TWO primary school brothers from Highbridge climb the highest mountain in Wales this month in aid of Parkinson UK.
Lincoln, seven, and Abel Moss, five, have already raised £1,162 for the charity they were inspired to support by their great-grandmother.
The boys, who climbed Pen y Fan in the Brecon Beacons in March, are hoping to attract more sponsors and raise awareness of the condition during Parkinson’s Awareness Month.
Her “big nanny” was diagnosed with Parkinson’s 20 years ago and is living in a local care home after suffering from Parkinson’s-related dementia.
Lincoln said: “We want to help Parkinson UK by climbing the mountains because we want to help our nanny.
“It makes me nervous, tired but good on the inside and it will be worth it.”
Abel said: “It makes me happy to help people. It’s nice to help people. People are struggling with Parkinson’s and we really need to help them.”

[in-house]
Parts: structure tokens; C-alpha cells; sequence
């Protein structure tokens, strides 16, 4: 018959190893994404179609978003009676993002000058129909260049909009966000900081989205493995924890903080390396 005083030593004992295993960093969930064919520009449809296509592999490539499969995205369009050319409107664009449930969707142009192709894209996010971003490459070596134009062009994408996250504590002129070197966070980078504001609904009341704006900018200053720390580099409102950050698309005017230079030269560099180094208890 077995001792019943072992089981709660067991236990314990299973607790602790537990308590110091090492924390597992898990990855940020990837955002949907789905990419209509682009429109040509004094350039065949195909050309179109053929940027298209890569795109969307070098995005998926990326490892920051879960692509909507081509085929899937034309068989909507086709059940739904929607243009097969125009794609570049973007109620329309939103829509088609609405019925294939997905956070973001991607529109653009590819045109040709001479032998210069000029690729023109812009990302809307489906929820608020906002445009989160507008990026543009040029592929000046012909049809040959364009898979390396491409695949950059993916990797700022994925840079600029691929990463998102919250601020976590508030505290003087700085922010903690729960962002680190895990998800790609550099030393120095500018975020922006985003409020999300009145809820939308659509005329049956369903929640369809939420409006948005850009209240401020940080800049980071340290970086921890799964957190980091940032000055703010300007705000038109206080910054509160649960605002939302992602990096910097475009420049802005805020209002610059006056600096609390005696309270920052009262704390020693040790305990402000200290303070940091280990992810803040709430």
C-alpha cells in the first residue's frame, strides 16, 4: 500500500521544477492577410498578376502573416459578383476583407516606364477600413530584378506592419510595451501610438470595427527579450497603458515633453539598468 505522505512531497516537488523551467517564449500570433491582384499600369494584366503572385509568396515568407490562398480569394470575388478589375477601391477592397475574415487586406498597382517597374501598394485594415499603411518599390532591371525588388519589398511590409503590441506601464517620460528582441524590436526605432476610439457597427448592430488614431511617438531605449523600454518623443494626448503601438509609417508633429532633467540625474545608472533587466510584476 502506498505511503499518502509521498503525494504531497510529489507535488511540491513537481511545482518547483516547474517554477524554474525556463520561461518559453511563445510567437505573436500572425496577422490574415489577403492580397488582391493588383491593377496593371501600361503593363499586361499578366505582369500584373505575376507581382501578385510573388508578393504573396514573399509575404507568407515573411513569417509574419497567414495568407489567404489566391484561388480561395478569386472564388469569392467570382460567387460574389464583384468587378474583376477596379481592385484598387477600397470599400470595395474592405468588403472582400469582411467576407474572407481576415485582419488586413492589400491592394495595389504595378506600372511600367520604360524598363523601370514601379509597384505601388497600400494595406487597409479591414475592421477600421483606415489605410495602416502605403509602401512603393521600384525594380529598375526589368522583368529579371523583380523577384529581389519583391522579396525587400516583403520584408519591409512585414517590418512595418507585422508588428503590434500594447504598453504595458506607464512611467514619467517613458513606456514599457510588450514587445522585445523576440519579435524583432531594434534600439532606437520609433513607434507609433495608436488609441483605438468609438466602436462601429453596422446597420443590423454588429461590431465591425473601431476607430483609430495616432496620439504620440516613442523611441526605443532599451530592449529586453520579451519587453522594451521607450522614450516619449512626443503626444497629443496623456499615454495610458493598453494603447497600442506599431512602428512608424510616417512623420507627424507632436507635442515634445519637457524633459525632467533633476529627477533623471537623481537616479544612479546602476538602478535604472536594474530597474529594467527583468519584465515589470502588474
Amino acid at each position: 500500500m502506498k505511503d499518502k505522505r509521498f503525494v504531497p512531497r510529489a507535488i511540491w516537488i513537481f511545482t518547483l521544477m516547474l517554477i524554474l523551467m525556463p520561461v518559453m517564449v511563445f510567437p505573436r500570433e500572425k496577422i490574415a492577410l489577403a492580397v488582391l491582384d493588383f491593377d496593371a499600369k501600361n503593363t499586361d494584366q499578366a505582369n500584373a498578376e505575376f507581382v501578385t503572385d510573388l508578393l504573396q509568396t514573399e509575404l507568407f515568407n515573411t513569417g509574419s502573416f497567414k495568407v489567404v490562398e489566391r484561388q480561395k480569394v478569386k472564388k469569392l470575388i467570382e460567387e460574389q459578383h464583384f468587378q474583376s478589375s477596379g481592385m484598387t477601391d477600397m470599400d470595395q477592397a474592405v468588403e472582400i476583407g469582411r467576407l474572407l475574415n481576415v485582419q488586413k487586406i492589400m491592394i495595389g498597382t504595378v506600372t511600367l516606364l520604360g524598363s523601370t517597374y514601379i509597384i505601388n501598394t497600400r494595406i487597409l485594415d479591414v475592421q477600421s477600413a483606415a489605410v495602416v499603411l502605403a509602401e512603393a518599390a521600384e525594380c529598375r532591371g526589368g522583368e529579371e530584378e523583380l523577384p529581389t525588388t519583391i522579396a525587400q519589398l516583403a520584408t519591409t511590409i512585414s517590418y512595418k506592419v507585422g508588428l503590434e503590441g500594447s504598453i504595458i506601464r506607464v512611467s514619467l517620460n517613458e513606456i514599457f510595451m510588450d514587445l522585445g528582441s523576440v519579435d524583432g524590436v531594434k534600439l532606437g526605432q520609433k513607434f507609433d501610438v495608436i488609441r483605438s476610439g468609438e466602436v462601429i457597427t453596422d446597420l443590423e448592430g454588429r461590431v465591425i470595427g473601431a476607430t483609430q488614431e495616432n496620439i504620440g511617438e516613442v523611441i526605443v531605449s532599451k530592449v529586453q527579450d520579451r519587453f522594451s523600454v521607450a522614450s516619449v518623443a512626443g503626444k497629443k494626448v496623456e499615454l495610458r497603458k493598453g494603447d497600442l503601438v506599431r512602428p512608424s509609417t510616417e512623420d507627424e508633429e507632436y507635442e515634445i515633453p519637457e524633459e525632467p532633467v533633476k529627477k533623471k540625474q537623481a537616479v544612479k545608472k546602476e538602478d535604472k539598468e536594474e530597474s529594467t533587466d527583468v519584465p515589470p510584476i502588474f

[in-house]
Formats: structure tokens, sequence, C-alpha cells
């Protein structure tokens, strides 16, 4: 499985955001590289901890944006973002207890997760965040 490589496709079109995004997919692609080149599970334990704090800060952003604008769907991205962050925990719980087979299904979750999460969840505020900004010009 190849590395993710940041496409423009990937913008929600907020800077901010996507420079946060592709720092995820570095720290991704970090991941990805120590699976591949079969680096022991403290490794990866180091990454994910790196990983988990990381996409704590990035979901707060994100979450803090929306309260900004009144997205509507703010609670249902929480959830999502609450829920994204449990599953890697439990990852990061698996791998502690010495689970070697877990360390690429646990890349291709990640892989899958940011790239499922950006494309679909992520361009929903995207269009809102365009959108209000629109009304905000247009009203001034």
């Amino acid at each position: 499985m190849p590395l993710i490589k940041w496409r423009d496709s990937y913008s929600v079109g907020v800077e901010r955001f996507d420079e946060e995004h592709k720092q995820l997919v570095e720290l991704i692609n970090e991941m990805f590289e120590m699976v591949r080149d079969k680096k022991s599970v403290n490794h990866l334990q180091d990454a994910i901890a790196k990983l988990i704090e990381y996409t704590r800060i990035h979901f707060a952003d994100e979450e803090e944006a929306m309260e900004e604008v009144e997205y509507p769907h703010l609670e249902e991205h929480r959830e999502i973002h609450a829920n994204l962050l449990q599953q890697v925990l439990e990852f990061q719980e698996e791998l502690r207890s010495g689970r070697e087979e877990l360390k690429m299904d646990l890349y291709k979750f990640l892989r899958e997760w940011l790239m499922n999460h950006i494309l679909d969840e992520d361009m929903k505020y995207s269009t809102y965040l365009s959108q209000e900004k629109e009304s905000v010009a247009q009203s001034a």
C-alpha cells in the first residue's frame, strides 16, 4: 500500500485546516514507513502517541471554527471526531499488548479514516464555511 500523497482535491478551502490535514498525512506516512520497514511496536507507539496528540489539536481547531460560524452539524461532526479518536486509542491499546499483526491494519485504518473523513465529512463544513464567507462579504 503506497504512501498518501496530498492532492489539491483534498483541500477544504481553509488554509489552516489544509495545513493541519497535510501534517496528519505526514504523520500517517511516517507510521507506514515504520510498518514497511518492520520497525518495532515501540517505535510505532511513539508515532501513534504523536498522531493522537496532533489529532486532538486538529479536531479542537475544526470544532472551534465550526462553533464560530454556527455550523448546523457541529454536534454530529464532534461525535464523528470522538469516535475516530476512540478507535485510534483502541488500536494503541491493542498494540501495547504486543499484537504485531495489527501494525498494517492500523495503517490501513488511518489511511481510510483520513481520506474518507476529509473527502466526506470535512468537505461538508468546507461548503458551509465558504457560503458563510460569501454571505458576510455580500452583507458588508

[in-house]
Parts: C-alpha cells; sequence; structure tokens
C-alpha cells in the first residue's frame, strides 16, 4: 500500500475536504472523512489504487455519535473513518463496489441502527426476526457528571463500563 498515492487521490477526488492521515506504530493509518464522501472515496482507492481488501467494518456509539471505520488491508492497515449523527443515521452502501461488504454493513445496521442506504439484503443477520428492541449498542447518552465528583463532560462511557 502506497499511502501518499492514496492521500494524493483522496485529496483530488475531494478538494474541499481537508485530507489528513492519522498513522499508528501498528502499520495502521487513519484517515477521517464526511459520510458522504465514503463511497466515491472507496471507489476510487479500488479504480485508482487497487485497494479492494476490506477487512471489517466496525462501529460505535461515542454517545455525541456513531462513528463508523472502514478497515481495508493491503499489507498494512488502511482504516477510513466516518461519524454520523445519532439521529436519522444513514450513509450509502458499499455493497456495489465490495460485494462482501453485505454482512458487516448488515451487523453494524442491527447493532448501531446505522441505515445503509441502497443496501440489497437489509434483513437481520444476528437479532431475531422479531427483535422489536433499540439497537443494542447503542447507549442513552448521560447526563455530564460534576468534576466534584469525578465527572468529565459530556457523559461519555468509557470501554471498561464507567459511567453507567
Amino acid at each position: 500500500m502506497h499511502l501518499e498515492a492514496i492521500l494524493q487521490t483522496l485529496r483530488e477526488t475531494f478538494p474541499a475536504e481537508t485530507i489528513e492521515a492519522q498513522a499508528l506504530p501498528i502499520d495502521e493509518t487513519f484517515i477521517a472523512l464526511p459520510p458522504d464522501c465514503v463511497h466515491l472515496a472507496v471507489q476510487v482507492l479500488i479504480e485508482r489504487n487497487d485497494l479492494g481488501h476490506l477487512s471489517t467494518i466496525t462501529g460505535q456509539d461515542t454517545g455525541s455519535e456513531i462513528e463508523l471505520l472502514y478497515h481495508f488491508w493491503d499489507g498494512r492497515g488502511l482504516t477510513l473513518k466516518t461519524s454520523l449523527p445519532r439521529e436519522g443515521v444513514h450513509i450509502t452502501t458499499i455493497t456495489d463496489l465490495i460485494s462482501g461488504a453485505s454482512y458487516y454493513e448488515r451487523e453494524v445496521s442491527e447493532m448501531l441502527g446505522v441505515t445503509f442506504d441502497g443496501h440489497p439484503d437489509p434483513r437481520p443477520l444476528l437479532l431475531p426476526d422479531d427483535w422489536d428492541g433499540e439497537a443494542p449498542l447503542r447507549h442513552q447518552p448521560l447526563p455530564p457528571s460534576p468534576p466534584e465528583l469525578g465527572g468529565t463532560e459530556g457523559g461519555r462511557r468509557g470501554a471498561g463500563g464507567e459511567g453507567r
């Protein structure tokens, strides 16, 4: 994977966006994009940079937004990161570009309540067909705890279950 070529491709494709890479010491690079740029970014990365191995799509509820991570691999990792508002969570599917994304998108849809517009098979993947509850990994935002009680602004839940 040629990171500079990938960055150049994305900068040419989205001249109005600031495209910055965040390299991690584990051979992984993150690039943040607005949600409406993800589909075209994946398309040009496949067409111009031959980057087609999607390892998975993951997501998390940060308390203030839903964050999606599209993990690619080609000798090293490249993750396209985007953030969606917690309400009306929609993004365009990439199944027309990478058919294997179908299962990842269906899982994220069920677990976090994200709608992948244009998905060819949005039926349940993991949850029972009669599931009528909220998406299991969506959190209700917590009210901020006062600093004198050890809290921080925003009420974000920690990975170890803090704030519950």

There is currently no cure for Parkinson’s, the world’s fastest growing neurological disease, which affects around 145,000 people in the UK.
The boys’ mother, Jodie Moss, said: “We are so proud of the boys for doing so well in running and fundraising while also helping to transform the lives of people like their great-grandmother.
“The boys made it to the top of Pen y Fan despite the freezing cold weather – they were amazing. Now they look forward to conquering Snowdon.”
She added: “The boys are delighted to have raised so much money for Parkinson’s UK and a cause so close to our family. It feels wonderful to give back to a charity that is so special to us.”
Melissa Rankin, Parkinson’s UK Regional Fundraiser for the South West said: “We would like to say a big thank you to Lincoln and Abel for taking on this incredible challenge for Parkinson’s UK – we wish them the best of luck.
“With more than 40 possible symptoms, Parkinson’s can be life-destroying. We have made major breakthroughs over the past 50 years, but there is still no cure and current treatments are not good enough.
“Fundraisers like Lincoln and Abel help us advance the research we need and fund critical support to help people with Parkinson’s live well.”
To support the boys, click HERE.